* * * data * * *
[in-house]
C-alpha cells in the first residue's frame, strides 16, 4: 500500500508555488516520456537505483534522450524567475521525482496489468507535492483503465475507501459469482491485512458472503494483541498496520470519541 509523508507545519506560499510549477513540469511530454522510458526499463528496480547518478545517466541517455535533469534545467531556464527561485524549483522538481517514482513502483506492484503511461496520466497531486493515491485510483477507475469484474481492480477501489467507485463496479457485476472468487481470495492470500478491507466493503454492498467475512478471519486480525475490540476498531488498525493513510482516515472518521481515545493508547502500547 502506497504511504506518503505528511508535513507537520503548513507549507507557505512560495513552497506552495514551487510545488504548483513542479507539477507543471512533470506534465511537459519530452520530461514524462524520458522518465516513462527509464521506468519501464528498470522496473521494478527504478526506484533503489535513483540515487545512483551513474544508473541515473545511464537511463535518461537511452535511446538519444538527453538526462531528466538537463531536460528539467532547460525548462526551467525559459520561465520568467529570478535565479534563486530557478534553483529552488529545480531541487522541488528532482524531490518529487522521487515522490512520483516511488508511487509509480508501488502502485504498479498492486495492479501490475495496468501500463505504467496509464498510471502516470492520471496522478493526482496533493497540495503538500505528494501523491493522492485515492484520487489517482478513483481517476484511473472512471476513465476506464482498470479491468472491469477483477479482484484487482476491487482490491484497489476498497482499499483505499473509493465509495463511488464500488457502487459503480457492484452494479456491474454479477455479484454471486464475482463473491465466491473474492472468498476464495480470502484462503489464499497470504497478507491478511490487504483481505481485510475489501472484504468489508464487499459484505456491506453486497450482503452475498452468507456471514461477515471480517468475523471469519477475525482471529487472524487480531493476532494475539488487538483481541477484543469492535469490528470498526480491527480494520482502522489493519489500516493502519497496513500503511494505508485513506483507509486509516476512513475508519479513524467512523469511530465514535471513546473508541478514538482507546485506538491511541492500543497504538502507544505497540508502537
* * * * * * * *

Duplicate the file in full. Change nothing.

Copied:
[in-house]
C-alpha cells in the first residue's frame, strides 16, 4: 500500500508555488516520456537505483534522450524567475521525482496489468507535492483503465475507501459469482491485512458472503494483541498496520470519541 509523508507545519506560499510549477513540469511530454522510458526499463528496480547518478545517466541517455535533469534545467531556464527561485524549483522538481517514482513502483506492484503511461496520466497531486493515491485510483477507475469484474481492480477501489467507485463496479457485476472468487481470495492470500478491507466493503454492498467475512478471519486480525475490540476498531488498525493513510482516515472518521481515545493508547502500547 502506497504511504506518503505528511508535513507537520503548513507549507507557505512560495513552497506552495514551487510545488504548483513542479507539477507543471512533470506534465511537459519530452520530461514524462524520458522518465516513462527509464521506468519501464528498470522496473521494478527504478526506484533503489535513483540515487545512483551513474544508473541515473545511464537511463535518461537511452535511446538519444538527453538526462531528466538537463531536460528539467532547460525548462526551467525559459520561465520568467529570478535565479534563486530557478534553483529552488529545480531541487522541488528532482524531490518529487522521487515522490512520483516511488508511487509509480508501488502502485504498479498492486495492479501490475495496468501500463505504467496509464498510471502516470492520471496522478493526482496533493497540495503538500505528494501523491493522492485515492484520487489517482478513483481517476484511473472512471476513465476506464482498470479491468472491469477483477479482484484487482476491487482490491484497489476498497482499499483505499473509493465509495463511488464500488457502487459503480457492484452494479456491474454479477455479484454471486464475482463473491465466491473474492472468498476464495480470502484462503489464499497470504497478507491478511490487504483481505481485510475489501472484504468489508464487499459484505456491506453486497450482503452475498452468507456471514461477515471480517468475523471469519477475525482471529487472524487480531493476532494475539488487538483481541477484543469492535469490528470498526480491527480494520482502522489493519489500516493502519497496513500503511494505508485513506483507509486509516476512513475508519479513524467512523469511530465514535471513546473508541478514538482507546485506538491511541492500543497504538502507544505497540508502537